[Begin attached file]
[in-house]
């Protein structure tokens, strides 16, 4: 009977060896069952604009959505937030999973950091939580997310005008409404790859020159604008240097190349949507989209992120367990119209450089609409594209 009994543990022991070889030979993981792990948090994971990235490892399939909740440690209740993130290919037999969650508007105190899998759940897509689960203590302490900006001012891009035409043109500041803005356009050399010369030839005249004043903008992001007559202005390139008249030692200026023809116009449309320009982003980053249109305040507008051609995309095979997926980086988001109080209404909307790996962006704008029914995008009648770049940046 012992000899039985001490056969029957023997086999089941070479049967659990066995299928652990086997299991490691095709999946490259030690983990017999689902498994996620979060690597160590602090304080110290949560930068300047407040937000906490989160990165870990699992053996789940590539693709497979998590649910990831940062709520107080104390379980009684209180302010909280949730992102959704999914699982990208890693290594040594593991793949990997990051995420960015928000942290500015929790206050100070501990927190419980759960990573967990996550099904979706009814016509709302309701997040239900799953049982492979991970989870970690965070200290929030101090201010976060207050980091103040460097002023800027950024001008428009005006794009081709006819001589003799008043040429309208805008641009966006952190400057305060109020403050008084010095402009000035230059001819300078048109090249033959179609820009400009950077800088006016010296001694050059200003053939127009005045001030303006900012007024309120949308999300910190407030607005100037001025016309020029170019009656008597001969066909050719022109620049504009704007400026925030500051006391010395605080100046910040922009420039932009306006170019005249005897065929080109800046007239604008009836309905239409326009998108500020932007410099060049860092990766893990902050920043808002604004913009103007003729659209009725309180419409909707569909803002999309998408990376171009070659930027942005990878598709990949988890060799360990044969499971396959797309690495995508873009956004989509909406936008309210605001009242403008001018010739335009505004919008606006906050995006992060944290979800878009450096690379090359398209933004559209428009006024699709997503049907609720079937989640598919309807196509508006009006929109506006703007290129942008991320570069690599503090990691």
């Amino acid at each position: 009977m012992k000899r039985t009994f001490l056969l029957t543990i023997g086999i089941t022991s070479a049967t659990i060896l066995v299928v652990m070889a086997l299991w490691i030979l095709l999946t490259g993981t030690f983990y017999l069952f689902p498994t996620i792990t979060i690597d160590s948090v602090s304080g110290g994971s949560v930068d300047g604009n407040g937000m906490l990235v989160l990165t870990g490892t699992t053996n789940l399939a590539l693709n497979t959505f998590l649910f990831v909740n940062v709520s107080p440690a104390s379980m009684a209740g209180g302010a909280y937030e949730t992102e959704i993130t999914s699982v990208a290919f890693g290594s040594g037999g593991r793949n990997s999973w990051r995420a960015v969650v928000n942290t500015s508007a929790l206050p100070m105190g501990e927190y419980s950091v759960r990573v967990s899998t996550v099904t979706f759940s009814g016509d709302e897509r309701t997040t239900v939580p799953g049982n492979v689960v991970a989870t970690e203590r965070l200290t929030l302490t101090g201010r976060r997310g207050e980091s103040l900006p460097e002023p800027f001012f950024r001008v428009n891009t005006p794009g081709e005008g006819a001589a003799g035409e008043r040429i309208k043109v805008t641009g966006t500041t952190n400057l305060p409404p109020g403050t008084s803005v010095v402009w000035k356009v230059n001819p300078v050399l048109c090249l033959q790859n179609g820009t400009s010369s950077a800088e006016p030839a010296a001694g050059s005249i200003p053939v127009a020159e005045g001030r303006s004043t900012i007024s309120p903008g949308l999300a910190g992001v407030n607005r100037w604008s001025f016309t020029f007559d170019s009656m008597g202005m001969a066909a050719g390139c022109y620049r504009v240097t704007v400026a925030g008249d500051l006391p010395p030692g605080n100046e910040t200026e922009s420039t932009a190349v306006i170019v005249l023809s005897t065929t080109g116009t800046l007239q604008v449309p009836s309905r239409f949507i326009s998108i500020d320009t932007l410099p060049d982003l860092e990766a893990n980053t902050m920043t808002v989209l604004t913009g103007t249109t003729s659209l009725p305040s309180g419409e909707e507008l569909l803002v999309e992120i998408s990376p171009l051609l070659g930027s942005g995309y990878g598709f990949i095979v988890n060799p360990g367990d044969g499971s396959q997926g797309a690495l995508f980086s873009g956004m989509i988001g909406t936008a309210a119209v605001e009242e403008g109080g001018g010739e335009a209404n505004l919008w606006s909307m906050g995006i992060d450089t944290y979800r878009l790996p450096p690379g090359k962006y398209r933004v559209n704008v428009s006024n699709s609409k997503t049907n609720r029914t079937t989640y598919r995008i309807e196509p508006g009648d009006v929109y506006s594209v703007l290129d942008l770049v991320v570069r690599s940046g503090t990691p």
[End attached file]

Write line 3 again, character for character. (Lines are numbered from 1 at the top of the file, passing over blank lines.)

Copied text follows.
């Amino acid at each position: 009977m012992k000899r039985t009994f001490l056969l029957t543990i023997g086999i089941t022991s070479a049967t659990i060896l066995v299928v652990m070889a086997l299991w490691i030979l095709l999946t490259g993981t030690f983990y017999l069952f689902p498994t996620i792990t979060i690597d160590s948090v602090s304080g110290g994971s949560v930068d300047g604009n407040g937000m906490l990235v989160l990165t870990g490892t699992t053996n789940l399939a590539l693709n497979t959505f998590l649910f990831v909740n940062v709520s107080p440690a104390s379980m009684a209740g209180g302010a909280y937030e949730t992102e959704i993130t999914s699982v990208a290919f890693g290594s040594g037999g593991r793949n990997s999973w990051r995420a960015v969650v928000n942290t500015s508007a929790l206050p100070m105190g501990e927190y419980s950091v759960r990573v967990s899998t996550v099904t979706f759940s009814g016509d709302e897509r309701t997040t239900v939580p799953g049982n492979v689960v991970a989870t970690e203590r965070l200290t929030l302490t101090g201010r976060r997310g207050e980091s103040l900006p460097e002023p800027f001012f950024r001008v428009n891009t005006p794009g081709e005008g006819a001589a003799g035409e008043r040429i309208k043109v805008t641009g966006t500041t952190n400057l305060p409404p109020g403050t008084s803005v010095v402009w000035k356009v230059n001819p300078v050399l048109c090249l033959q790859n179609g820009t400009s010369s950077a800088e006016p030839a010296a001694g050059s005249i200003p053939v127009a020159e005045g001030r303006s004043t900012i007024s309120p903008g949308l999300a910190g992001v407030n607005r100037w604008s001025f016309t020029f007559d170019s009656m008597g202005m001969a066909a050719g390139c022109y620049r504009v240097t704007v400026a925030g008249d500051l006391p010395p030692g605080n100046e910040t200026e922009s420039t932009a190349v306006i170019v005249l023809s005897t065929t080109g116009t800046l007239q604008v449309p009836s309905r239409f949507i326009s998108i500020d320009t932007l410099p060049d982003l860092e990766a893990n980053t902050m920043t808002v989209l604004t913009g103007t249109t003729s659209l009725p305040s309180g419409e909707e507008l569909l803002v999309e992120i998408s990376p171009l051609l070659g930027s942005g995309y990878g598709f990949i095979v988890n060799p360990g367990d044969g499971s396959q997926g797309a690495l995508f980086s873009g956004m989509i988001g909406t936008a309210a119209v605001e009242e403008g109080g001018g010739e335009a209404n505004l919008w606006s909307m906050g995006i992060d450089t944290y979800r878009l790996p450096p690379g090359k962006y398209r933004v559209n704008v428009s006024n699709s609409k997503t049907n609720r029914t079937t989640y598919r995008i309807e196509p508006g009648d009006v929109y506006s594209v703007l290129d942008l770049v991320v570069r690599s940046g503090t990691p």